06 July 2008

We Were Here First

I wanted this print about the borderlands between Arizona and Sonora Mexico to include some kind of reference to the first inhabitants of the area -- the Native American tribes, probably Yaqui people who were descended from the Aztecs. I found some photos of petroglyphs (rock art) from southern Arizona and decided to use carborundum to make a textured rock-like print. Carborundum mixed with acrylic gloss medium can be painted right onto a woodblock to make textures, but when it's used with the moku hanga method the wood prints as well as the raised carborundum areas. I wanted only the carborundum painting to print, so I used a piece of acrylic acetate as my matrix thinking that it would resist the waterbased inks more than wood. Here's the clear acrylic acetate sheet with the carborundum "petroglyphs" painted on:


After the gloss medium and carborundum dried, I taped the acrylic acetate to the woodblock so I could use the block's kento, then painted pigment onto the carborundum drawings with a regular watercolor brush. After experimenting to find just the right amount of pigment that needed to be applied, I got a nice indistinct print that looks something like sandstone.


Here's a closeup:



Tibi Chelcea said...

This is great method for getting painted/pictorial elements into the print, and a very ingenious use of carborundum, never heard of it being used like this -- congratulations!!!

Are you wiping off the pigment around the images when printing, or are you leaving them on the acrylic sheet?


d. moll, l.ac. said...

That IS the coolest.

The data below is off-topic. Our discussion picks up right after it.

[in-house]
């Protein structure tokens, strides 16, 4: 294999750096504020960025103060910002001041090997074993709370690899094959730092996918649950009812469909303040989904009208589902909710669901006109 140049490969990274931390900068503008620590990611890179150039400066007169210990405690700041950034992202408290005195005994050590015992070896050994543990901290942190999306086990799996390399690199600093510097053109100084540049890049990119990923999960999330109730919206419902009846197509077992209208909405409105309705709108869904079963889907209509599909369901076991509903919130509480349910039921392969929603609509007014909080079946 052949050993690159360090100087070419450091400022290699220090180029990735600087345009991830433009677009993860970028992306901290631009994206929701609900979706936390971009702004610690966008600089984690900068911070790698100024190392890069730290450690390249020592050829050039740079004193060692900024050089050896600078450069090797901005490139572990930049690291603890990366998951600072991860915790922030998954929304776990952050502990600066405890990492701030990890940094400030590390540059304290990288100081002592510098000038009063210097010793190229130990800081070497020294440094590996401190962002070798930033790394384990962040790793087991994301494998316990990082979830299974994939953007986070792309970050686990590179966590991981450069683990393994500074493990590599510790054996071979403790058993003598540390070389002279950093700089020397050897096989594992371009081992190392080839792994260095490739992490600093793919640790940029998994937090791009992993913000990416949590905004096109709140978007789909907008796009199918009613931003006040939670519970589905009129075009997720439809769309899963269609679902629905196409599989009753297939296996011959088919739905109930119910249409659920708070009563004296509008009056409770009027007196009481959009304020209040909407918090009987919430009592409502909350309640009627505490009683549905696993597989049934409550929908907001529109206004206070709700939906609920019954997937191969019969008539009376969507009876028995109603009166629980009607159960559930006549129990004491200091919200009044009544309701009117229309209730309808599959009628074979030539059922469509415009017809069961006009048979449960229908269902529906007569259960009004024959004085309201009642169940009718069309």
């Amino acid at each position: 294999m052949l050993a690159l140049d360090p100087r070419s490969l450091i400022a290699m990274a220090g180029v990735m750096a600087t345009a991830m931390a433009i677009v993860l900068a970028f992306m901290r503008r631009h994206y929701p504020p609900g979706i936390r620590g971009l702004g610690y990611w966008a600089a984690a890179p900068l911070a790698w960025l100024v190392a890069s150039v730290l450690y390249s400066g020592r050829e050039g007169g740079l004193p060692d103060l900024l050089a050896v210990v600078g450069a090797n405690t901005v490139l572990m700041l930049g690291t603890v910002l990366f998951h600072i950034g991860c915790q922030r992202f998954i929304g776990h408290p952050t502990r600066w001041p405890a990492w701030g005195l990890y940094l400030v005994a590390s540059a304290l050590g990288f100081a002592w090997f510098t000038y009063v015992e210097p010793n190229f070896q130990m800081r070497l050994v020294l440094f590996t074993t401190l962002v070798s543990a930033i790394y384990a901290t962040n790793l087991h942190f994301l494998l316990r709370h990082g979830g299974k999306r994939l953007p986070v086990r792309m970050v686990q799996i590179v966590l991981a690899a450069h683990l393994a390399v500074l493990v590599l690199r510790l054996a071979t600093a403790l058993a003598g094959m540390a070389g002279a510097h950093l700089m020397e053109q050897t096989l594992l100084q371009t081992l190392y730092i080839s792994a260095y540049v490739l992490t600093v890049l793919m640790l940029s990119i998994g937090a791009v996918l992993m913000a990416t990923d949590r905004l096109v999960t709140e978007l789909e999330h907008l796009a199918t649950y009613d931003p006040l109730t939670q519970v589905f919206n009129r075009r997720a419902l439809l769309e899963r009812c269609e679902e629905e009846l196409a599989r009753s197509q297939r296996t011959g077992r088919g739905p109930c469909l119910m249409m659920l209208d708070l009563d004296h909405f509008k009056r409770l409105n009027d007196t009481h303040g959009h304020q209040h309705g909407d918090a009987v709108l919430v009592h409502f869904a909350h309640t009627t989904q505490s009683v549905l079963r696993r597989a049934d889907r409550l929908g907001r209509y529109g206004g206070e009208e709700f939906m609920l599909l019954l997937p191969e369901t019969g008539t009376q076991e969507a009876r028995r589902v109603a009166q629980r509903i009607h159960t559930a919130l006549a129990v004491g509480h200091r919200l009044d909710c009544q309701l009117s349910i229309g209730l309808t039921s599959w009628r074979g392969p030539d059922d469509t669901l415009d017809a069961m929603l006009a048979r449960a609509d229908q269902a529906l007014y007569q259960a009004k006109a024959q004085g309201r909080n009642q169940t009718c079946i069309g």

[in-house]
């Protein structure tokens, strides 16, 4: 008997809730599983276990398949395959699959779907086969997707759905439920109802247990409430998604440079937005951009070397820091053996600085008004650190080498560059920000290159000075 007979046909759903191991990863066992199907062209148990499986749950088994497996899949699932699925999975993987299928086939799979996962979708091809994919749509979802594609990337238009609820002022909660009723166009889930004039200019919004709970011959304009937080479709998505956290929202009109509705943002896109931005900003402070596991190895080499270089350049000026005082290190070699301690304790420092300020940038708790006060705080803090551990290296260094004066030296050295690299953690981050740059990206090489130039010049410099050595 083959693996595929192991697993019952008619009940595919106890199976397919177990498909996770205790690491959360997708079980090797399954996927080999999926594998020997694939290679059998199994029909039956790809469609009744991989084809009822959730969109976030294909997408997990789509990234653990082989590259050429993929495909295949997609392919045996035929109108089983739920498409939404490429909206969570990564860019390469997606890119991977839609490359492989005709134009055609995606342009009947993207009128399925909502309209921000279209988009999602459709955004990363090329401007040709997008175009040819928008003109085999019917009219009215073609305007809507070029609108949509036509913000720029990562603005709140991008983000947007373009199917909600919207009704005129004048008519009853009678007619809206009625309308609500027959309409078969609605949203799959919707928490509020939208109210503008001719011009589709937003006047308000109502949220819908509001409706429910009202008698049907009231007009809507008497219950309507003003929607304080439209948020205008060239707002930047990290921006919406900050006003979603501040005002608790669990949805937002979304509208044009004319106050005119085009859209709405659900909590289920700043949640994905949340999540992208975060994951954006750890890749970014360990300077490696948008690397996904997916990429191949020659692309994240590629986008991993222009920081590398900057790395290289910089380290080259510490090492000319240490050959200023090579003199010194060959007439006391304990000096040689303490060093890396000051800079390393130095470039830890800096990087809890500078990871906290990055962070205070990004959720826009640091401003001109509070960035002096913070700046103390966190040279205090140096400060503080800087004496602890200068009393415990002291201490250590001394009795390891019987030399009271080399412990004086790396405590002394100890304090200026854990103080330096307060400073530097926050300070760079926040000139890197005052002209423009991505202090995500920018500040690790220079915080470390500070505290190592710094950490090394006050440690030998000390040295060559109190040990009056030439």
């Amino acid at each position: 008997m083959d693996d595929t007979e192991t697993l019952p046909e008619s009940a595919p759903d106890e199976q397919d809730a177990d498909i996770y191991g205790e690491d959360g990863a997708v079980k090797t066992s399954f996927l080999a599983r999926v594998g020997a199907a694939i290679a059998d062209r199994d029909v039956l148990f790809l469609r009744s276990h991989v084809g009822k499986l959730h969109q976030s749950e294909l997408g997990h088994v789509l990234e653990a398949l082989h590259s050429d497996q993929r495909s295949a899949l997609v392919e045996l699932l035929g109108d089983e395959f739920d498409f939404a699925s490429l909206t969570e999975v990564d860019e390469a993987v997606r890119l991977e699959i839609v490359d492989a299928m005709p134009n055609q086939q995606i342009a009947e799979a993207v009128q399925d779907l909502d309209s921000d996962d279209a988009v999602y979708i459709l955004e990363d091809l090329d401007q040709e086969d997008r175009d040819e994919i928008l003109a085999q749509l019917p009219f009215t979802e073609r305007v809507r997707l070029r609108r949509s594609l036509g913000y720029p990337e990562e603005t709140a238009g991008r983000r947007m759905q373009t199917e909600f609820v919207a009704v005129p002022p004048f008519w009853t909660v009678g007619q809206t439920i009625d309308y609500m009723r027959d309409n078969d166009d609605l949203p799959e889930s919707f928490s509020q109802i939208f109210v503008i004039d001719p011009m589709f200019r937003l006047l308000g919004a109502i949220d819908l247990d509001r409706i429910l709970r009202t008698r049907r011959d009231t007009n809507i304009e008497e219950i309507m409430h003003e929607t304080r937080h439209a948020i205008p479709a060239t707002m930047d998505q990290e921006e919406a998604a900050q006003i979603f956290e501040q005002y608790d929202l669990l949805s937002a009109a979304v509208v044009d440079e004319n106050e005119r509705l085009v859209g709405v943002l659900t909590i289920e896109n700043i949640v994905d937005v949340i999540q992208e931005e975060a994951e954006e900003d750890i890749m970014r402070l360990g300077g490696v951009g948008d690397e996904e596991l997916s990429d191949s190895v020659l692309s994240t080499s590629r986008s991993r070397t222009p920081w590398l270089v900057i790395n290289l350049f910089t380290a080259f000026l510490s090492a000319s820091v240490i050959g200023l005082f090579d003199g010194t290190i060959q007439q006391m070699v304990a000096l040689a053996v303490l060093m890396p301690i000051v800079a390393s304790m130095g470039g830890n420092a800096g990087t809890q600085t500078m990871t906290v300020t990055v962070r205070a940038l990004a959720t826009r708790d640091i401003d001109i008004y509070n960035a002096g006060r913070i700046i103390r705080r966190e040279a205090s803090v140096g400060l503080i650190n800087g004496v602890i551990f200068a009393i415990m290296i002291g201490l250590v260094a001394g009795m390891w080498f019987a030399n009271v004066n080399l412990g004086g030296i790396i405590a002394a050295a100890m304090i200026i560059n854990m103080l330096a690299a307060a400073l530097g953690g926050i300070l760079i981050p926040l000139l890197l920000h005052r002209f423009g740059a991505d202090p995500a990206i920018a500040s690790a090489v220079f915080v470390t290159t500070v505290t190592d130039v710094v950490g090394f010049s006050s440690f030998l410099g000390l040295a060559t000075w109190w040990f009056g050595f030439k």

Annie B said...

Tibi, I learned about carborundum at a workshop I took last year at Zea Mays Printmaking, called "Printing On Plastic." The carborundum work was all done on a press using a fairly thick plastic plate, but I've been experimenting with using it moku hanga style. In this case I didn't do any wiping, but I used a small brush to apply the pigment so there wasn't much excess ink to worry about.

Tibi Chelcea said...

Thanks for the clarifications. Do you have any problems with the actual printing? I imagine the carborundum might tear the paper when the baren is pressed & moved on top of the paper.

Guadalupe said...

Annie, the print is beautiful. I love the color. Do you wet the paper? There are some fine cave paintings in Tecate Baja C México just in the border , 30 minutes from San Diego if you are in the area sometime.

Sharri said...

Ingenious! I love petroglyphs and used to use them in my imagery extensively, as we lived very close to the largest grouping of petroglyphs in the US. In fact, my daughter wrote a book, Native American Rock Art: Messages from the past, which is still in print. It is a book for young adults, but has a lot of good info. in it. And, that's my pitch! Great print coming - I love it already!

Annie B said...

Tibi, I too was afraid the grit would tear the paper, but I found that with the paper just slightly damp and a light baren pressure I had no problems. I imagine that if you used oil-based inks they could be lightly rolled onto the carborundum and a similar look could be achieved.
Thank you, Guadalupe. You live in Baja, do you? I've heard it's very beautiful there. I'm printing in the Japanese moku hanga method, so the paper is dampened for printing, but not wet.
Sharri, what's your daughter's name? She sounds well-published, and her books (maps, petroglyphs) mirror my own interests!

DRB said...

OK thanks for the follow up link to here-- this is an interesting technique.

I've added your blog to my blog roll so I can keep up now.

Unknown said...

This is a very interesting technique. I have a couple of questions: [1] What grade of carborundum did you use? [2] How many impressions will the "plate" hold up for? Thanks for sharing your process so extensively!

Annie B said...

Hi AEleen,
The carborundum was "100 grit" which is fairly coarse, I think. I don't know how many prints would be possible with this one plate, but I can tell you that I made 15 impressions and didn't see any degradation.